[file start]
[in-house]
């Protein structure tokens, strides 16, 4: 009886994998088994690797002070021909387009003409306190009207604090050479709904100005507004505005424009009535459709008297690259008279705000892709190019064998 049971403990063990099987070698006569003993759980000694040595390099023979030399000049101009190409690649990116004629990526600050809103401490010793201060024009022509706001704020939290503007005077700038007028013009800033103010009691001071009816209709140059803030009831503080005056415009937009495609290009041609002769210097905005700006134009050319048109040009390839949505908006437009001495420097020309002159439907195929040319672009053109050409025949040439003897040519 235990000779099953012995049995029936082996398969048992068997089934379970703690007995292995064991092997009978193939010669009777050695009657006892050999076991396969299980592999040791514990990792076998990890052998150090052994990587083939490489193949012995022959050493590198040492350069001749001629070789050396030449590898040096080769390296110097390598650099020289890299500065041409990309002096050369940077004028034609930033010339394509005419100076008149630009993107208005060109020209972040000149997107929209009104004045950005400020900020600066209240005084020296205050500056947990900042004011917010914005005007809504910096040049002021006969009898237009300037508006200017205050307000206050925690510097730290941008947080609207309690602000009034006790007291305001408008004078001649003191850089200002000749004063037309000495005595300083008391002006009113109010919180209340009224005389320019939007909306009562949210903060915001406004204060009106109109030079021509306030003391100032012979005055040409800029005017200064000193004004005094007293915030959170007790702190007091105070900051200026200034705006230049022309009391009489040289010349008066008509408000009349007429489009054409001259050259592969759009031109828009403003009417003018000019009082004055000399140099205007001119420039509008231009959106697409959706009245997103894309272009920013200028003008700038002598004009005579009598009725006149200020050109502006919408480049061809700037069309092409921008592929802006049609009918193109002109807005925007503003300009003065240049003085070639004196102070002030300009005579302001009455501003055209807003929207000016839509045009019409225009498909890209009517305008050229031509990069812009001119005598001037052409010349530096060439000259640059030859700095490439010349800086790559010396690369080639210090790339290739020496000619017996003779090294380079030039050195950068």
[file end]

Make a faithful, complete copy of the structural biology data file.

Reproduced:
[in-house]
């Protein structure tokens, strides 16, 4: 009886994998088994690797002070021909387009003409306190009207604090050479709904100005507004505005424009009535459709008297690259008279705000892709190019064998 049971403990063990099987070698006569003993759980000694040595390099023979030399000049101009190409690649990116004629990526600050809103401490010793201060024009022509706001704020939290503007005077700038007028013009800033103010009691001071009816209709140059803030009831503080005056415009937009495609290009041609002769210097905005700006134009050319048109040009390839949505908006437009001495420097020309002159439907195929040319672009053109050409025949040439003897040519 235990000779099953012995049995029936082996398969048992068997089934379970703690007995292995064991092997009978193939010669009777050695009657006892050999076991396969299980592999040791514990990792076998990890052998150090052994990587083939490489193949012995022959050493590198040492350069001749001629070789050396030449590898040096080769390296110097390598650099020289890299500065041409990309002096050369940077004028034609930033010339394509005419100076008149630009993107208005060109020209972040000149997107929209009104004045950005400020900020600066209240005084020296205050500056947990900042004011917010914005005007809504910096040049002021006969009898237009300037508006200017205050307000206050925690510097730290941008947080609207309690602000009034006790007291305001408008004078001649003191850089200002000749004063037309000495005595300083008391002006009113109010919180209340009224005389320019939007909306009562949210903060915001406004204060009106109109030079021509306030003391100032012979005055040409800029005017200064000193004004005094007293915030959170007790702190007091105070900051200026200034705006230049022309009391009489040289010349008066008509408000009349007429489009054409001259050259592969759009031109828009403003009417003018000019009082004055000399140099205007001119420039509008231009959106697409959706009245997103894309272009920013200028003008700038002598004009005579009598009725006149200020050109502006919408480049061809700037069309092409921008592929802006049609009918193109002109807005925007503003300009003065240049003085070639004196102070002030300009005579302001009455501003055209807003929207000016839509045009019409225009498909890209009517305008050229031509990069812009001119005598001037052409010349530096060439000259640059030859700095490439010349800086790559010396690369080639210090790339290739020496000619017996003779090294380079030039050195950068």